This article sought to clarify the conflicts that occur among the familiues and the generations of the ethnic Koreans society overseas, with much focus on maintenance of ethnic identity and role as a member of the country they live.
The collapse of the Soviet Union has changed the customs, traditions, norms of family life of Koreans living in CIS and Kazakhstan. However, this phenomenon can provide a new clue to the revival of ethnic Koreans.
Residents of multi-ethnic countries were not only required to possess a certain culture of the ethnic parties but also to have the basic qualifications, virtue and competence to live as the citizens of a multi-ethnic country. This sense of shared commitment underlies the basis of the Kazakhstan community today.
Ethnic Koreans living in Kazakhstan are finding in the family a form to preserve their traditions and maintain national self-consciousness. I regarded the family as an important parameter. So in order to maintain the extended family system, they wanted to hold a hierarchy of families and family members. After the dissolution of the Soviet Union, however, there appeared diverse problems: weakening of traditional families, nuclearization of families and the conflicts among the generations, between husband and wife, and between men and women in the wake of women’s advance into society or the job market.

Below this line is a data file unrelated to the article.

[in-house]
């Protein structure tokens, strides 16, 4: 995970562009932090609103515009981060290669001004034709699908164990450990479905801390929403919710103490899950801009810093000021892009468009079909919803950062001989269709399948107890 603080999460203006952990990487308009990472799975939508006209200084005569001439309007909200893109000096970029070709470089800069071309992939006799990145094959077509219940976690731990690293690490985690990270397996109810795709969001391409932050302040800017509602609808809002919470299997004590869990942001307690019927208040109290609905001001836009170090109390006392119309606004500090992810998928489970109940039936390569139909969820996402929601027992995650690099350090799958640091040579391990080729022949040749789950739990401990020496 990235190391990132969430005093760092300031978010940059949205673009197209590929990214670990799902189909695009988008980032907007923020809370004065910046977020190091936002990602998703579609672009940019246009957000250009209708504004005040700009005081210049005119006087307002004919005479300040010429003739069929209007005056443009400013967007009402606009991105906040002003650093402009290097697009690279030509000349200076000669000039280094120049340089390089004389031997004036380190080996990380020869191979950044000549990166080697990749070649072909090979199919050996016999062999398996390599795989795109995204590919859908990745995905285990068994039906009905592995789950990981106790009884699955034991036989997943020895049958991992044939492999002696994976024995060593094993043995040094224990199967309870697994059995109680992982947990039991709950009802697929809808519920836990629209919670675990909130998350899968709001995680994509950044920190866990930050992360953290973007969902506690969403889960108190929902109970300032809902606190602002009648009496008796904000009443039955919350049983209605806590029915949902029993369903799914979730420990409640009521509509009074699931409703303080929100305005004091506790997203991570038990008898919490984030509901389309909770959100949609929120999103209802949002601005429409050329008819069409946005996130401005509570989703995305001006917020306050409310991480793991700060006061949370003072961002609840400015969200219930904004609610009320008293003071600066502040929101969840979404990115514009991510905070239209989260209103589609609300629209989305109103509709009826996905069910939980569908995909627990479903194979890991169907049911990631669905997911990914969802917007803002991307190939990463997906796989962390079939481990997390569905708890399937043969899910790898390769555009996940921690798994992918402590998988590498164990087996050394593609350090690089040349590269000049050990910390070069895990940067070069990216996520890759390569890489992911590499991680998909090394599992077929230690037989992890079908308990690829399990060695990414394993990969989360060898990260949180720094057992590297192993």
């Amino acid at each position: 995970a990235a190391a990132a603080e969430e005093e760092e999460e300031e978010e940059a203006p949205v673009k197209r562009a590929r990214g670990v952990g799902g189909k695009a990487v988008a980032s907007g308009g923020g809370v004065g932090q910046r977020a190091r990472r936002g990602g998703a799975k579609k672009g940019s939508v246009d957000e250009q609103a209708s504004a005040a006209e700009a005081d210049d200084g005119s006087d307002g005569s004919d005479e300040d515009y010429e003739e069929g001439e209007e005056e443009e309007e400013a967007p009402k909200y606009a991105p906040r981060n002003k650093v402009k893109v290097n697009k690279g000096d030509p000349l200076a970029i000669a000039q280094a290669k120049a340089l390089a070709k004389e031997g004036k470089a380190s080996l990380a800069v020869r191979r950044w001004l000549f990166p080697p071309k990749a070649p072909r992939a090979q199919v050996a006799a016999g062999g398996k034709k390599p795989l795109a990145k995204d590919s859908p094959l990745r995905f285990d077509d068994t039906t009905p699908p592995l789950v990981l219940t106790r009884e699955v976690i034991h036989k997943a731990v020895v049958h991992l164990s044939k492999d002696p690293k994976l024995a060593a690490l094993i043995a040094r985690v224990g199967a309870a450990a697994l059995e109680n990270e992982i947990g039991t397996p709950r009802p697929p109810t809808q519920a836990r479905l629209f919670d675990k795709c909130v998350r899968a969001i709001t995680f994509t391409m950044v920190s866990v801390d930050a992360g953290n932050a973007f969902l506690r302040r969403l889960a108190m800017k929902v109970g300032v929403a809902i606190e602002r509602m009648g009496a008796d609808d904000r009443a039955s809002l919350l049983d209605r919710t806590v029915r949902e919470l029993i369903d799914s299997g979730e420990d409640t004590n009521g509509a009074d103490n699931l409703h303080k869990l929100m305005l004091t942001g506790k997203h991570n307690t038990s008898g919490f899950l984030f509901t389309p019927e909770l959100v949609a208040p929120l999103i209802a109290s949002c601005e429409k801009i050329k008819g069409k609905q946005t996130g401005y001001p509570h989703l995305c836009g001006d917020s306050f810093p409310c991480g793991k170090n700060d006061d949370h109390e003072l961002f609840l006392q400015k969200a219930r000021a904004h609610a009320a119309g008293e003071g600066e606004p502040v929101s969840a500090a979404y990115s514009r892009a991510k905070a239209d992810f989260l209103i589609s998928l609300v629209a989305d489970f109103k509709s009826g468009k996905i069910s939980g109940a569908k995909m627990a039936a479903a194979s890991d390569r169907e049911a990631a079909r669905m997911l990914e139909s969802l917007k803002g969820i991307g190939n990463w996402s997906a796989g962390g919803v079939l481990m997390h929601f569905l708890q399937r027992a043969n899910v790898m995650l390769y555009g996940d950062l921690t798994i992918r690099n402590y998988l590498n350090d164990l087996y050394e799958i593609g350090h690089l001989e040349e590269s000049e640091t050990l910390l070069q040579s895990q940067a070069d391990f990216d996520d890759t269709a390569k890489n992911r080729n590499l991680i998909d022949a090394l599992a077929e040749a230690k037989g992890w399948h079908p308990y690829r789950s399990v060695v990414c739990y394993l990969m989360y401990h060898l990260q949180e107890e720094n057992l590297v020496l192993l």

Today, the rise in the cases of mixed marriages in the ethnic Korean families results in new conflicts among generations and families. However, according to family members, especially the role of mother sometimes acts as a positive instrument to accommodate the cultures of various people and communication. Mixed marriage-tied Korean families need to forge a culture of positive, integration and communication, rather than focusing on conflictual elements of the national culture. This entirely starts from the family.
With the collapse of socialism, there are aspects that strengthen the nationalist policy of Kazakhstan. However, this effort succeeded and a new awareness of national consciousness and a need to elevate the tradition of ethnic minorities may appear. With the expansion of relations with South Korea, ethnic Koreans, especially the younger generations, are increasingly making efforts to share and learn the language and culture of Korea.